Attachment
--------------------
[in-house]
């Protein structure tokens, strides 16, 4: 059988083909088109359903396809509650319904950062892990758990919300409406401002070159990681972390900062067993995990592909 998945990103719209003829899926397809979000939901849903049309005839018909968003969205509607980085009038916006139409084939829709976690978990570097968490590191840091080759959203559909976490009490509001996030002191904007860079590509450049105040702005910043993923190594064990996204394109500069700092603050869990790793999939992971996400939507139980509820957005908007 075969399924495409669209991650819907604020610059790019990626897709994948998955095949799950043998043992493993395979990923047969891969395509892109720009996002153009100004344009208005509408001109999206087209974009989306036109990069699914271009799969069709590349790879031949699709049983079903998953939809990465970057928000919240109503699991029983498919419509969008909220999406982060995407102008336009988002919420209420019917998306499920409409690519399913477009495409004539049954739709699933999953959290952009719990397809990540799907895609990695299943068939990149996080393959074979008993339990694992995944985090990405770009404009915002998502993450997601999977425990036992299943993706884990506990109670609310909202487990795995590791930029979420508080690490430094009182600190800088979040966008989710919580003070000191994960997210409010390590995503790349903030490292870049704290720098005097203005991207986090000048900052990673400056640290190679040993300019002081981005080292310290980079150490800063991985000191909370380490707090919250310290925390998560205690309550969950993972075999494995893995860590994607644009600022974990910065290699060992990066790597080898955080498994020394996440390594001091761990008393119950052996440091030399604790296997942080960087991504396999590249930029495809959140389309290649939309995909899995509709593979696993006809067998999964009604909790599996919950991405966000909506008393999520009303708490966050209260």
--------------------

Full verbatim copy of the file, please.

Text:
[in-house]
């Protein structure tokens, strides 16, 4: 059988083909088109359903396809509650319904950062892990758990919300409406401002070159990681972390900062067993995990592909 998945990103719209003829899926397809979000939901849903049309005839018909968003969205509607980085009038916006139409084939829709976690978990570097968490590191840091080759959203559909976490009490509001996030002191904007860079590509450049105040702005910043993923190594064990996204394109500069700092603050869990790793999939992971996400939507139980509820957005908007 075969399924495409669209991650819907604020610059790019990626897709994948998955095949799950043998043992493993395979990923047969891969395509892109720009996002153009100004344009208005509408001109999206087209974009989306036109990069699914271009799969069709590349790879031949699709049983079903998953939809990465970057928000919240109503699991029983498919419509969008909220999406982060995407102008336009988002919420209420019917998306499920409409690519399913477009495409004539049954739709699933999953959290952009719990397809990540799907895609990695299943068939990149996080393959074979008993339990694992995944985090990405770009404009915002998502993450997601999977425990036992299943993706884990506990109670609310909202487990795995590791930029979420508080690490430094009182600190800088979040966008989710919580003070000191994960997210409010390590995503790349903030490292870049704290720098005097203005991207986090000048900052990673400056640290190679040993300019002081981005080292310290980079150490800063991985000191909370380490707090919250310290925390998560205690309550969950993972075999494995893995860590994607644009600022974990910065290699060992990066790597080898955080498994020394996440390594001091761990008393119950052996440091030399604790296997942080960087991504396999590249930029495809959140389309290649939309995909899995509709593979696993006809067998999964009604909790599996919950991405966000909506008393999520009303708490966050209260």